Forbes Magazine is not the place where you would expect to find a tribute to labor unions. But there you can read Patricia Corrigan’s “On Labor Day, Workers Celebrate The Benefits Of Union Membership,” in which she writes, “In my family, we were thankful for the International Brotherhood of Teamsters. My dad’s wages allowed him to buy our three-bedroom house, splurge on a 1966 Candy Apple Red Mustang and pay to send me to college. He was a longtime union shop steward, and I remember reading his copy of the Teamsters’ contract, which he kept on our kitchen table. As a journalist, I am a proud member of the United Media Guild Local 36047, part of the Communications Workers of America…Even the 170-plus cable car conductors carrying tourists up and down steep hills in San Francisco, where I live, are union members. Roger Marenco, president of the Transport Workers Union Local 250-A in San Francisco, reminds all of us today: “If you like having weekends off, thank the unions for that. If you like working eight hours a day as opposed to 12, 14 or 16, thank the unions for the 40-hour work week. And if you like being paid overtime, unions got you that, too.”..In 2018, the union membership rate among wage and salary workers was 10.5% ( some 14.7 million individuals), about half the rate reported in 1983, the first year comparable data was available. That said, The Conversation, an international journalism site, reported last year that interest in joining a union is at a four-decade high.”

In “The dark side of progress: We’re ignoring the most potent threat to working-class Americans” at The Hill, Glenn C. Altschuler writes: “Americans, it seems clear, want politicians to do something about automation. A survey conducted by the Pew Research Center in 2017 found that, although respondents were divided on whether government should take responsibility for assisting workers displaced by automation, 85 percent of Democrats and 86 percent of Republicans (including 7 in 10 with a high school diploma or less) indicated that automation should be limited to dangerous or unhealthy tasks, even if machines were less expensive and more efficient….one can only hope a substantive public debate about automation will now take place — and that politicians will present proposals to mitigate the threat to the lives and livelihoods of working-class and middle-class Americans, including, for example, a substantial expansion of wage insurance (which is now available under the Trade Adjustment Assistance Act to workers over 50, earning less than $50,000 a year, and negatively affected by imports) paid for by corporations; tax credits for displaced workers; vouchers to be used for re-training; lower barriers to switching jobs; relocation allowances; and increased investments in kindergarten thru college education.”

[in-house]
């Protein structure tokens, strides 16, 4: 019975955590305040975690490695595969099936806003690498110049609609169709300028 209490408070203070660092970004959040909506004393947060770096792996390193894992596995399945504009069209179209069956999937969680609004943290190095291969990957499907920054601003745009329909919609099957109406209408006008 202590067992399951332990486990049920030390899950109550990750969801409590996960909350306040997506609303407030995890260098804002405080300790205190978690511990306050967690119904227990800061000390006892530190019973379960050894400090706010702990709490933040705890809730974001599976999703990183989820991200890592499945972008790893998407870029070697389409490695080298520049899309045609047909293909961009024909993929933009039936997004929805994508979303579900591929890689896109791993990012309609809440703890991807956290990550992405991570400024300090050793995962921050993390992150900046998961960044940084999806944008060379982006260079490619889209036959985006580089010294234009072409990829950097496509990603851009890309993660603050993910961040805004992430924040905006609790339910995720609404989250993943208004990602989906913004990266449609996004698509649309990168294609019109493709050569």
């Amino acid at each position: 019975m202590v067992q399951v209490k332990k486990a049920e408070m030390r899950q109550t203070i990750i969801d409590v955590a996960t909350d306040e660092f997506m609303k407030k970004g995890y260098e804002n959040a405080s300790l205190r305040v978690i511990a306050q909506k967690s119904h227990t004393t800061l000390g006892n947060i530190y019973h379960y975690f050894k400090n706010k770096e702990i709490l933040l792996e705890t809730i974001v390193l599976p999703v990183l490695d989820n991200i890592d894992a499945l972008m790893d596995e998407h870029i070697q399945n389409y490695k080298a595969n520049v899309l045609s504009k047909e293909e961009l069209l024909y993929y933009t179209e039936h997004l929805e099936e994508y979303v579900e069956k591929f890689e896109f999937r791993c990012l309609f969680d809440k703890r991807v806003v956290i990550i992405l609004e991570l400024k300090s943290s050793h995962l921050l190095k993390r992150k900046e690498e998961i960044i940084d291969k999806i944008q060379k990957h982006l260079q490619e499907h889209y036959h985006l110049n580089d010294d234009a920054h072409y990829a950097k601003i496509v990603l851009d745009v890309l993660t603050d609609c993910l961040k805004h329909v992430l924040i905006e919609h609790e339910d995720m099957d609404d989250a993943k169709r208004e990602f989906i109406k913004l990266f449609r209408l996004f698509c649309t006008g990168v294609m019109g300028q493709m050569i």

Nick Lehr interviews Jennifer Silva, author of “We’re Still Here: Pain and Politics in the Heart of America.” Among her observations: “One of the things that was very striking to me was how much distrust there was. Among everyone I interviewed – white, Latino, and black – there was a fierce distrust and hatred of politicians, a suspicion that politicians and big business were basically working together to take away the American Dream. Everyone was very critical of inequality.” Asked why some of her interview sublects voted for Trump, Silva responds, “The general take on Trump was, “We like Trump’s personality, we like his aggressiveness, we like how he doesn’t care about the rules.” Asked, “what’s the biggest obstacle that’s preventing working class voters from organizing en masse?,” she replied, “I think that it’s the absence of what you could call “mediating institutions.” The people in my book have a lot of critical and smart ideas. But they don’t have a lot of ways to actually connect their individual voices. So they don’t have a church group or a club that they would join that would then give them political tools or a louder voice.”

From “How Writing Off the Working Class Has Hurt the Mainstream Media” at Nieman Reports (excerpted from Christopher R. Martin’s 2019 book, “No Longer Newsworthy: How the Mainstream Media Abandoned the Working Class: “Today there are just six full-time labor reporters in the top 25 newspapers across the U.S., none in network or cable news, none at NPR or PBS, and just a few at digital news organizations and magazines on the left. What happened?…By the late 1960s and early 1970s, newspaper companies, then becoming publicly-traded, bigger chains, moved to a new business trajectory that changed the target news audience from mass to upscale, and altered the actual news narratives about the working class in US journalism. Today, the upscale news audience is the normal objective of news organizations’ marketing efforts. Nearly every mainstream news organization’s media kit claims they have an above-average audience of high-income, highly-educated consumers and influencers…As the labor beat was left to wither, newspapers pursued more upscale readers with workplace “lifestyle” columns featuring the lives of young professionals and their concerns about office gossip, job interview strategy, expense accounts, and office party etiquette…The mainstream news media’s write-off of the working class set the conditions for the decline of labor and working class news and the rise of a deeply partisan conservative media that hailed the abandoned white, working-class audience…People of all races, genders, and political persuasions inhabit the working class, and they exist as real people, not just occasionally visible and selectively cast props for presidential campaigns. But with few exceptions, America’s working class is invisible, deemed no longer newsworthy.”